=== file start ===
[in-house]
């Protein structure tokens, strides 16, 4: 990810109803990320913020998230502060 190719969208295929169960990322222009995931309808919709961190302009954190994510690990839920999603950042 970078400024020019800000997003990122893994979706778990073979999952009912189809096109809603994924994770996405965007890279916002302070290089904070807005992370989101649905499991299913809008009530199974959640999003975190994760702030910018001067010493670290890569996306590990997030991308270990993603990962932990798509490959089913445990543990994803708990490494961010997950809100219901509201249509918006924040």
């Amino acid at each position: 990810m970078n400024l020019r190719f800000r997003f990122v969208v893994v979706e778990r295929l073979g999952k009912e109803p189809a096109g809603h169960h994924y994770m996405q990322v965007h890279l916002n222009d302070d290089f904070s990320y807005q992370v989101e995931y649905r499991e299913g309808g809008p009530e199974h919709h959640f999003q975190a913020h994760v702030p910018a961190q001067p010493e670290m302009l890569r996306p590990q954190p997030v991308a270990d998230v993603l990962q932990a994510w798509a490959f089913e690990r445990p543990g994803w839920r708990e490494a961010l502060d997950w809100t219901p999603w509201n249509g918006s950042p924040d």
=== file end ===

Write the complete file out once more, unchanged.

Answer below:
[in-house]
């Protein structure tokens, strides 16, 4: 990810109803990320913020998230502060 190719969208295929169960990322222009995931309808919709961190302009954190994510690990839920999603950042 970078400024020019800000997003990122893994979706778990073979999952009912189809096109809603994924994770996405965007890279916002302070290089904070807005992370989101649905499991299913809008009530199974959640999003975190994760702030910018001067010493670290890569996306590990997030991308270990993603990962932990798509490959089913445990543990994803708990490494961010997950809100219901509201249509918006924040």
């Amino acid at each position: 990810m970078n400024l020019r190719f800000r997003f990122v969208v893994v979706e778990r295929l073979g999952k009912e109803p189809a096109g809603h169960h994924y994770m996405q990322v965007h890279l916002n222009d302070d290089f904070s990320y807005q992370v989101e995931y649905r499991e299913g309808g809008p009530e199974h919709h959640f999003q975190a913020h994760v702030p910018a961190q001067p010493e670290m302009l890569r996306p590990q954190p997030v991308a270990d998230v993603l990962q932990a994510w798509a490959f089913e690990r445990p543990g994803w839920r708990e490494a961010l502060d997950w809100t219901p999603w509201n249509g918006s950042p924040d």